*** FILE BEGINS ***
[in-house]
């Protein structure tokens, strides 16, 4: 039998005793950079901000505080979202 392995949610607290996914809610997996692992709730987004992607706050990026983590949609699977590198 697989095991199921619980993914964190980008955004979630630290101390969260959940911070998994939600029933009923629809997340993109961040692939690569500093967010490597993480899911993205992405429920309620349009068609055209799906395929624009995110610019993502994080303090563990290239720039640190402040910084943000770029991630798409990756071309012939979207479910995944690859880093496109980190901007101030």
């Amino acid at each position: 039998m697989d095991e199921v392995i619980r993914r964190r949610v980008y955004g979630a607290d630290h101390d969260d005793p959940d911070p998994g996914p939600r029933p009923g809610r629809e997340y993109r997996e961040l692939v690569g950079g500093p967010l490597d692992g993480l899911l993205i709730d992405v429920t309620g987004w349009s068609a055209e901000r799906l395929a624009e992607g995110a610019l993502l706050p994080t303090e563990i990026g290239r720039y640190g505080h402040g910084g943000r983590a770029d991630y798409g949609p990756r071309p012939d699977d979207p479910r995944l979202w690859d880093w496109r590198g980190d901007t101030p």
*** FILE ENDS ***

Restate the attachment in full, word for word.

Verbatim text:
[in-house]
């Protein structure tokens, strides 16, 4: 039998005793950079901000505080979202 392995949610607290996914809610997996692992709730987004992607706050990026983590949609699977590198 697989095991199921619980993914964190980008955004979630630290101390969260959940911070998994939600029933009923629809997340993109961040692939690569500093967010490597993480899911993205992405429920309620349009068609055209799906395929624009995110610019993502994080303090563990290239720039640190402040910084943000770029991630798409990756071309012939979207479910995944690859880093496109980190901007101030």
């Amino acid at each position: 039998m697989d095991e199921v392995i619980r993914r964190r949610v980008y955004g979630a607290d630290h101390d969260d005793p959940d911070p998994g996914p939600r029933p009923g809610r629809e997340y993109r997996e961040l692939v690569g950079g500093p967010l490597d692992g993480l899911l993205i709730d992405v429920t309620g987004w349009s068609a055209e901000r799906l395929a624009e992607g995110a610019l993502l706050p994080t303090e563990i990026g290239r720039y640190g505080h402040g910084g943000r983590a770029d991630y798409g949609p990756r071309p012939d699977d979207p479910r995944l979202w690859d880093w496109r590198g980190d901007t101030p």